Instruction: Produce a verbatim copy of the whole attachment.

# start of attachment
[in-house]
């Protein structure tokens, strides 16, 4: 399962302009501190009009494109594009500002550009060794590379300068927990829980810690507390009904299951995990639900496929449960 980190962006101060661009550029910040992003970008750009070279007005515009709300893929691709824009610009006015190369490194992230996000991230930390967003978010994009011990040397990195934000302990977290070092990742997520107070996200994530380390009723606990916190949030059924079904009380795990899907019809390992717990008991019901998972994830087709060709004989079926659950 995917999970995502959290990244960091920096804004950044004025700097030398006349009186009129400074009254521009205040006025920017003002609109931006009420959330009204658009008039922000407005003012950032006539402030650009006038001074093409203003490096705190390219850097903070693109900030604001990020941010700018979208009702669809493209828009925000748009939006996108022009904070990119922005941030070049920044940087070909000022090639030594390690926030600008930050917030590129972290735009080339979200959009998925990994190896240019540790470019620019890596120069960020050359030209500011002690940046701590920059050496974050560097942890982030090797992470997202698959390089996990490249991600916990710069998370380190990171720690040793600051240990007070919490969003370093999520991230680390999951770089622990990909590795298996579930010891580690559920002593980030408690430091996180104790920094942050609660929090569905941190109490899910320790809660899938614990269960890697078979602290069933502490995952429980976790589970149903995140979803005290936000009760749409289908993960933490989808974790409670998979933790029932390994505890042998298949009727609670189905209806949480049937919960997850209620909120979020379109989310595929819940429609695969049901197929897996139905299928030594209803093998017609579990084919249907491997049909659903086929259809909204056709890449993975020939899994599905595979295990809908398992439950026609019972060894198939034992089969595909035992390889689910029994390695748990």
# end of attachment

[in-house]
């Protein structure tokens, strides 16, 4: 399962302009501190009009494109594009500002550009060794590379300068927990829980810690507390009904299951995990639900496929449960 980190962006101060661009550029910040992003970008750009070279007005515009709300893929691709824009610009006015190369490194992230996000991230930390967003978010994009011990040397990195934000302990977290070092990742997520107070996200994530380390009723606990916190949030059924079904009380795990899907019809390992717990008991019901998972994830087709060709004989079926659950 995917999970995502959290990244960091920096804004950044004025700097030398006349009186009129400074009254521009205040006025920017003002609109931006009420959330009204658009008039922000407005003012950032006539402030650009006038001074093409203003490096705190390219850097903070693109900030604001990020941010700018979208009702669809493209828009925000748009939006996108022009904070990119922005941030070049920044940087070909000022090639030594390690926030600008930050917030590129972290735009080339979200959009998925990994190896240019540790470019620019890596120069960020050359030209500011002690940046701590920059050496974050560097942890982030090797992470997202698959390089996990490249991600916990710069998370380190990171720690040793600051240990007070919490969003370093999520991230680390999951770089622990990909590795298996579930010891580690559920002593980030408690430091996180104790920094942050609660929090569905941190109490899910320790809660899938614990269960890697078979602290069933502490995952429980976790589970149903995140979803005290936000009760749409289908993960933490989808974790409670998979933790029932390994505890042998298949009727609670189905209806949480049937919960997850209620909120979020379109989310595929819940429609695969049901197929897996139905299928030594209803093998017609579990084919249907491997049909659903086929259809909204056709890449993975020939899994599905595979295990809908398992439950026609019972060894198939034992089969595909035992390889689910029994390695748990």